By 10:30 we were at Canyonlands, and as I hoped, people were pulling out of the Squaw Flat Campground, and we had no trouble finding a spot: group B, site 22.
At noon we started down the Peek-a-Boo trail, which we hiked to Wooden Shoe Butte.
Back at camp by 4 pm, we pitched our tents, then explored up the Squaw Flat trail some distance, particularly the spot where Robert Stinson and I shot the sunset two years earlier.
At sunset, I made some video of the sky.
Chesler Park Trail
Up at first light. We made coffee, then at Jim’s urging, we climbed a boulder near our camp site and made some nice early light images.
By 8:15 we were at the Elephant Hill trail head, from which we spent much of the day hiking to Chesler Park. Jim was exhausted, but kept pace nicely. Cloudy and cool, it rained on us twice, but never hard enough that we needed cover.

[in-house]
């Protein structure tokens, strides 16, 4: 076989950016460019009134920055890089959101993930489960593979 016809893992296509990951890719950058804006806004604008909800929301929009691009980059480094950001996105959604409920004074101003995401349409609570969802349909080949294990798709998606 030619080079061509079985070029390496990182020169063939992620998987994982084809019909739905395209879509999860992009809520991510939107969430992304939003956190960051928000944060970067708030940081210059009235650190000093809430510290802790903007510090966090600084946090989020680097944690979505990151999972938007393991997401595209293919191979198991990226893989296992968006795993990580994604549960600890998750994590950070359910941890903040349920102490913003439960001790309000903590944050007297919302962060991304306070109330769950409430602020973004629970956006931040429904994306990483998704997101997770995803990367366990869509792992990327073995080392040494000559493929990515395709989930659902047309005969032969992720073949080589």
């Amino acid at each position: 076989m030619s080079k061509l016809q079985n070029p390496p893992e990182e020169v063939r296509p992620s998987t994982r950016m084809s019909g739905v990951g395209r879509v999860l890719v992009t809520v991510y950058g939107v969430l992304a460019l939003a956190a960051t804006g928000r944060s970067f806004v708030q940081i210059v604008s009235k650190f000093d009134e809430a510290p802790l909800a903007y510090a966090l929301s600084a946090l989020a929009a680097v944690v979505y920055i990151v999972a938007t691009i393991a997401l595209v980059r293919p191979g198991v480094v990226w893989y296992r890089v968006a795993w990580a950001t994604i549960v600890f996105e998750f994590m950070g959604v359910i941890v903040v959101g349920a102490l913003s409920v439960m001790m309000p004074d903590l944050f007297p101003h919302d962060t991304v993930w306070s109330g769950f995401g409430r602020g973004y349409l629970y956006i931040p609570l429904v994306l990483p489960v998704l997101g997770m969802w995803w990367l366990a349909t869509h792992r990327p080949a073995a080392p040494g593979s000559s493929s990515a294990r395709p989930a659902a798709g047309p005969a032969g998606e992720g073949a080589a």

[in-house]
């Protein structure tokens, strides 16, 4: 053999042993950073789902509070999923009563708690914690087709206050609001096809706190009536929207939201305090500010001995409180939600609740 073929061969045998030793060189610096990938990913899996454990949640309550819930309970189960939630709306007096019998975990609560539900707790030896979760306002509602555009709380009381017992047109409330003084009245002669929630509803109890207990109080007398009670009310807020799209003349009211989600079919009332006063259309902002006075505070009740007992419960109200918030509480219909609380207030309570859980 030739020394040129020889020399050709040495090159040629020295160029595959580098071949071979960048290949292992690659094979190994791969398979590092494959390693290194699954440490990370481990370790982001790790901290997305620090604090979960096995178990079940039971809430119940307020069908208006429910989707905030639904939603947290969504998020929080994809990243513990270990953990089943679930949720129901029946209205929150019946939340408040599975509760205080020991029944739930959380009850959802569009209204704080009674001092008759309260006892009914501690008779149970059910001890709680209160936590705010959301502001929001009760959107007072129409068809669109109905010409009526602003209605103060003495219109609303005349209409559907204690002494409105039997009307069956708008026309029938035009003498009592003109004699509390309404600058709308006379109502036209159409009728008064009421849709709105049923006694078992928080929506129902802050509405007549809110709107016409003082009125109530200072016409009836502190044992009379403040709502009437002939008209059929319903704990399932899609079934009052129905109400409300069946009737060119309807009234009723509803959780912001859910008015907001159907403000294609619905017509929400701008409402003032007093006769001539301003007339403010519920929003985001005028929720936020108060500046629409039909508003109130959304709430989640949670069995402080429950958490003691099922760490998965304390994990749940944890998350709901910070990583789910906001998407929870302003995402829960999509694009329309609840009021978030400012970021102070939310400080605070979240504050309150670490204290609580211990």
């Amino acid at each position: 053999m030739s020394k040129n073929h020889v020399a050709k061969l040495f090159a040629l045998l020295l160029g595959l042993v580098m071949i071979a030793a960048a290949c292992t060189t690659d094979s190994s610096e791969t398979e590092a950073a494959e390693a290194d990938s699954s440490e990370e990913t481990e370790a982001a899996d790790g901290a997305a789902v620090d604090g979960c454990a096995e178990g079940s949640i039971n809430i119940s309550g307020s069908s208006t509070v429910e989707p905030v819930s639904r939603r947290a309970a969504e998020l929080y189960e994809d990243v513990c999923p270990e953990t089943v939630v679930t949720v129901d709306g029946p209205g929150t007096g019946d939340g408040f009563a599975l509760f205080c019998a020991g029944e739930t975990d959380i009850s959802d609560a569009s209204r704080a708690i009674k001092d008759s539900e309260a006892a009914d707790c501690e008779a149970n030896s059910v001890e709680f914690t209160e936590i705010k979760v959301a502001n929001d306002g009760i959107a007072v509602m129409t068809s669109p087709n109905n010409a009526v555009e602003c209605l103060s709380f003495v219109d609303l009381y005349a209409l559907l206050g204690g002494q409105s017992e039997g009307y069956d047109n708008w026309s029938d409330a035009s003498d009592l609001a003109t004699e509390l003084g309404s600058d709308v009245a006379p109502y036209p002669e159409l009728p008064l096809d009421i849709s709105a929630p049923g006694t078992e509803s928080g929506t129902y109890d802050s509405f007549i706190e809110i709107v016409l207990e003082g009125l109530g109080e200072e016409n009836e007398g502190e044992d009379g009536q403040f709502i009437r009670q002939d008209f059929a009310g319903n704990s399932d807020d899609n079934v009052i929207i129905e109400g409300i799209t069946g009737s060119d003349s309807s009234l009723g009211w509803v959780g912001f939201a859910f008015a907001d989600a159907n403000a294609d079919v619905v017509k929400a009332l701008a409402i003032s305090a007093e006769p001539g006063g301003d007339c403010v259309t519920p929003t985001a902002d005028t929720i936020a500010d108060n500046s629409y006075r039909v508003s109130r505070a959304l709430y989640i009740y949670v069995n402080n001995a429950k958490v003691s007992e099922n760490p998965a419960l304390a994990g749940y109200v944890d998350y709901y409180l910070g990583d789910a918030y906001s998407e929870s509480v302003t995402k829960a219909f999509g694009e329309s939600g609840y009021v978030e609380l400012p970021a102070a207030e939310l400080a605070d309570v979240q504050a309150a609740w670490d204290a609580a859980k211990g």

Back at camp by late afternoon, Jim retired to his tent. I decided the light was too good, so I again hiked the Squaw Flat trail, this time the entire loop through both campgrounds. Rapidly changing light; nice images.
We broke camp at 8:45. Breakfast was a vegan blueberry-pomegranite trail mix Abby bought for me. We saw tons of contrails in the clear morning sky.
We drove to the Needles Overlook to get perspective on where we’d been.
Lunch in Moab was an undercooked veggie burger from Eddie McStiff’s. A man asked to join us and wanted to talk about newspapers, so we obliged.